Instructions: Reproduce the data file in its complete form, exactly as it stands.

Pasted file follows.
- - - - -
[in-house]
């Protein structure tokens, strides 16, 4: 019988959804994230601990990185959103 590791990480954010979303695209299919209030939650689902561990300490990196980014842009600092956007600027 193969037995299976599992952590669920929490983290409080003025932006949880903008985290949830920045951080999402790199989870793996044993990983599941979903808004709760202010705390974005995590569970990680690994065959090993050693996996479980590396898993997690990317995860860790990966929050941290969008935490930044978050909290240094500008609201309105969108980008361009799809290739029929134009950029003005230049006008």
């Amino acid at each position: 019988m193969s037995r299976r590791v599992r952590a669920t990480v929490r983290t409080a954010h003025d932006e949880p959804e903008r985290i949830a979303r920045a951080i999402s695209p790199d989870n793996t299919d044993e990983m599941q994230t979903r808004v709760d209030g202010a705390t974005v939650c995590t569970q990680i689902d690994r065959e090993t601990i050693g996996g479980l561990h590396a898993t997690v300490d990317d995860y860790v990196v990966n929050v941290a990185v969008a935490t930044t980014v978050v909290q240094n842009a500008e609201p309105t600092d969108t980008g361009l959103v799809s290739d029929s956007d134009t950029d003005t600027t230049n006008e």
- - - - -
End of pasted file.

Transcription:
[in-house]
């Protein structure tokens, strides 16, 4: 019988959804994230601990990185959103 590791990480954010979303695209299919209030939650689902561990300490990196980014842009600092956007600027 193969037995299976599992952590669920929490983290409080003025932006949880903008985290949830920045951080999402790199989870793996044993990983599941979903808004709760202010705390974005995590569970990680690994065959090993050693996996479980590396898993997690990317995860860790990966929050941290969008935490930044978050909290240094500008609201309105969108980008361009799809290739029929134009950029003005230049006008």
């Amino acid at each position: 019988m193969s037995r299976r590791v599992r952590a669920t990480v929490r983290t409080a954010h003025d932006e949880p959804e903008r985290i949830a979303r920045a951080i999402s695209p790199d989870n793996t299919d044993e990983m599941q994230t979903r808004v709760d209030g202010a705390t974005v939650c995590t569970q990680i689902d690994r065959e090993t601990i050693g996996g479980l561990h590396a898993t997690v300490d990317d995860y860790v990196v990966n929050v941290a990185v969008a935490t930044t980014v978050v909290q240094n842009a500008e609201p309105t600092d969108t980008g361009l959103v799809s290739d029929s956007d134009t950029d003005t600027t230049n006008e």